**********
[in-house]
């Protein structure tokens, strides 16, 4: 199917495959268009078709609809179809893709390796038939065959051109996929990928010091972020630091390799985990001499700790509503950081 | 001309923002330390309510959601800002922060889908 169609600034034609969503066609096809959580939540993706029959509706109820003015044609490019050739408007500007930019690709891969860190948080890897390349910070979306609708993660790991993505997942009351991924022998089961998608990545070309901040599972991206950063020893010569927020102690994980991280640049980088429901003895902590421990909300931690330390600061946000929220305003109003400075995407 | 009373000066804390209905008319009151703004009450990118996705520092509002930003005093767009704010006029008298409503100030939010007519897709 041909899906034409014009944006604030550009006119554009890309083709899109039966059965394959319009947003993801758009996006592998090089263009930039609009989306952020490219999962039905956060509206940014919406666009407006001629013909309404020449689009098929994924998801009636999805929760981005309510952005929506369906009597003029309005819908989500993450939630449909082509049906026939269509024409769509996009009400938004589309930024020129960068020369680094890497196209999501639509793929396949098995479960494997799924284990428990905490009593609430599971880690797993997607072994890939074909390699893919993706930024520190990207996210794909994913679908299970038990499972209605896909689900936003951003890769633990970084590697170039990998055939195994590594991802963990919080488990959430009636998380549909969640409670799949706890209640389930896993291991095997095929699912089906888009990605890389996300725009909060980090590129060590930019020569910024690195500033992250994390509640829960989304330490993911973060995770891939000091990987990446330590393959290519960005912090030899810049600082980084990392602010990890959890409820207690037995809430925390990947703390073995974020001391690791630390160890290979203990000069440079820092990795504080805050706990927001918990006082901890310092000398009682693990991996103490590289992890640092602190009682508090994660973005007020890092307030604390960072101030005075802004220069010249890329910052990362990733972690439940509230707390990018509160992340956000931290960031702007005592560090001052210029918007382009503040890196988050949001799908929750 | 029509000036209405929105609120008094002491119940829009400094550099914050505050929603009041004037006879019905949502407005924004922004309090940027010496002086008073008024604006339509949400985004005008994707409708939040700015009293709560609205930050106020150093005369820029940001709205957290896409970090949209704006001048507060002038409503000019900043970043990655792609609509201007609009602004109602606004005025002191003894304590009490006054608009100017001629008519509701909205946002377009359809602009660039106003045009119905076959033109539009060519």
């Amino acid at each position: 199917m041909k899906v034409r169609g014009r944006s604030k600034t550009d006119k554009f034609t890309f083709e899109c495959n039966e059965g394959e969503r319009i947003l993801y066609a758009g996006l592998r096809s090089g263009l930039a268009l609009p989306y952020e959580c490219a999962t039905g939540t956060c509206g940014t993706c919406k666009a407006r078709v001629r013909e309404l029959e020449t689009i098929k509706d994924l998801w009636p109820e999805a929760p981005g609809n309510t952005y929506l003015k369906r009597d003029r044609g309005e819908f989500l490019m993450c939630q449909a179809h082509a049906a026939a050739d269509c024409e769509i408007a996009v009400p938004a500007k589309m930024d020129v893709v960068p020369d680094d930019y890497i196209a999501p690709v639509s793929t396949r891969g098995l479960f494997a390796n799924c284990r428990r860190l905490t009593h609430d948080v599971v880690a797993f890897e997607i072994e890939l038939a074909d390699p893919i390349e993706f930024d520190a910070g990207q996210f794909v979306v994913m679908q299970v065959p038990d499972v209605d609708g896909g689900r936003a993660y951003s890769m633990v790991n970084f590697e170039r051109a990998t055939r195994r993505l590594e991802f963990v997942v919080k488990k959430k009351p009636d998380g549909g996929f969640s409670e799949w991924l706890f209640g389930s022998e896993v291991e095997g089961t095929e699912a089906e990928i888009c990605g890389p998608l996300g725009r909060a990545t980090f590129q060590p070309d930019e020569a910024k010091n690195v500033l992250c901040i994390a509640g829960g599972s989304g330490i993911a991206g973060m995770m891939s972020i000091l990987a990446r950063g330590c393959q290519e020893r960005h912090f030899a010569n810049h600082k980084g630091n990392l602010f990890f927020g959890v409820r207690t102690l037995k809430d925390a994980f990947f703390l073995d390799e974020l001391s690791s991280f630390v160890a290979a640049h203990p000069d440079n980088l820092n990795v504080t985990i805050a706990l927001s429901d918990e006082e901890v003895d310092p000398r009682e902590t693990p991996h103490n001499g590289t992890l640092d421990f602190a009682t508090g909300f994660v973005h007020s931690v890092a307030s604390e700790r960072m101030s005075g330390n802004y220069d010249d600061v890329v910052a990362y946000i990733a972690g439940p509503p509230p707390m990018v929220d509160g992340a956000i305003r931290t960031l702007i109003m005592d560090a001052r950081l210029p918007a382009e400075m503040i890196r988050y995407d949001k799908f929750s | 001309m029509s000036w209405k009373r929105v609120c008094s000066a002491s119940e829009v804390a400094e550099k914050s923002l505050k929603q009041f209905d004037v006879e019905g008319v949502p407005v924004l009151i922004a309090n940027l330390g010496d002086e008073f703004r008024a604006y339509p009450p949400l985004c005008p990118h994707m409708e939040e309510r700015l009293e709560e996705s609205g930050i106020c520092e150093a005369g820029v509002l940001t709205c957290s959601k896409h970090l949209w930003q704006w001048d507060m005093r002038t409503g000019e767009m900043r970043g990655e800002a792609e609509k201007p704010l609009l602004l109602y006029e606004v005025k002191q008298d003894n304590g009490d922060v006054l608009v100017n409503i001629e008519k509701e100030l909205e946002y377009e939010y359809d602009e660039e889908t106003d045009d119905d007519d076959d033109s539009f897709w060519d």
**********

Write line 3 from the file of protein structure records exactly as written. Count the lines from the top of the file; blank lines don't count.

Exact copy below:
């Amino acid at each position: 199917m041909k899906v034409r169609g014009r944006s604030k600034t550009d006119k554009f034609t890309f083709e899109c495959n039966e059965g394959e969503r319009i947003l993801y066609a758009g996006l592998r096809s090089g263009l930039a268009l609009p989306y952020e959580c490219a999962t039905g939540t956060c509206g940014t993706c919406k666009a407006r078709v001629r013909e309404l029959e020449t689009i098929k509706d994924l998801w009636p109820e999805a929760p981005g609809n309510t952005y929506l003015k369906r009597d003029r044609g309005e819908f989500l490019m993450c939630q449909a179809h082509a049906a026939a050739d269509c024409e769509i408007a996009v009400p938004a500007k589309m930024d020129v893709v960068p020369d680094d930019y890497i196209a999501p690709v639509s793929t396949r891969g098995l479960f494997a390796n799924c284990r428990r860190l905490t009593h609430d948080v599971v880690a797993f890897e997607i072994e890939l038939a074909d390699p893919i390349e993706f930024d520190a910070g990207q996210f794909v979306v994913m679908q299970v065959p038990d499972v209605d609708g896909g689900r936003a993660y951003s890769m633990v790991n970084f590697e170039r051109a990998t055939r195994r993505l590594e991802f963990v997942v919080k488990k959430k009351p009636d998380g549909g996929f969640s409670e799949w991924l706890f209640g389930s022998e896993v291991e095997g089961t095929e699912a089906e990928i888009c990605g890389p998608l996300g725009r909060a990545t980090f590129q060590p070309d930019e020569a910024k010091n690195v500033l992250c901040i994390a509640g829960g599972s989304g330490i993911a991206g973060m995770m891939s972020i000091l990987a990446r950063g330590c393959q290519e020893r960005h912090f030899a010569n810049h600082k980084g630091n990392l602010f990890f927020g959890v409820r207690t102690l037995k809430d925390a994980f990947f703390l073995d390799e974020l001391s690791s991280f630390v160890a290979a640049h203990p000069d440079n980088l820092n990795v504080t985990i805050a706990l927001s429901d918990e006082e901890v003895d310092p000398r009682e902590t693990p991996h103490n001499g590289t992890l640092d421990f602190a009682t508090g909300f994660v973005h007020s931690v890092a307030s604390e700790r960072m101030s005075g330390n802004y220069d010249d600061v890329v910052a990362y946000i990733a972690g439940p509503p509230p707390m990018v929220d509160g992340a956000i305003r931290t960031l702007i109003m005592d560090a001052r950081l210029p918007a382009e400075m503040i890196r988050y995407d949001k799908f929750s | 001309m029509s000036w209405k009373r929105v609120c008094s000066a002491s119940e829009v804390a400094e550099k914050s923002l505050k929603q009041f209905d004037v006879e019905g008319v949502p407005v924004l009151i922004a309090n940027l330390g010496d002086e008073f703004r008024a604006y339509p009450p949400l985004c005008p990118h994707m409708e939040e309510r700015l009293e709560e996705s609205g930050i106020c520092e150093a005369g820029v509002l940001t709205c957290s959601k896409h970090l949209w930003q704006w001048d507060m005093r002038t409503g000019e767009m900043r970043g990655e800002a792609e609509k201007p704010l609009l602004l109602y006029e606004v005025k002191q008298d003894n304590g009490d922060v006054l608009v100017n409503i001629e008519k509701e100030l909205e946002y377009e939010y359809d602009e660039e889908t106003d045009d119905d007519d076959d033109s539009f897709w060519d």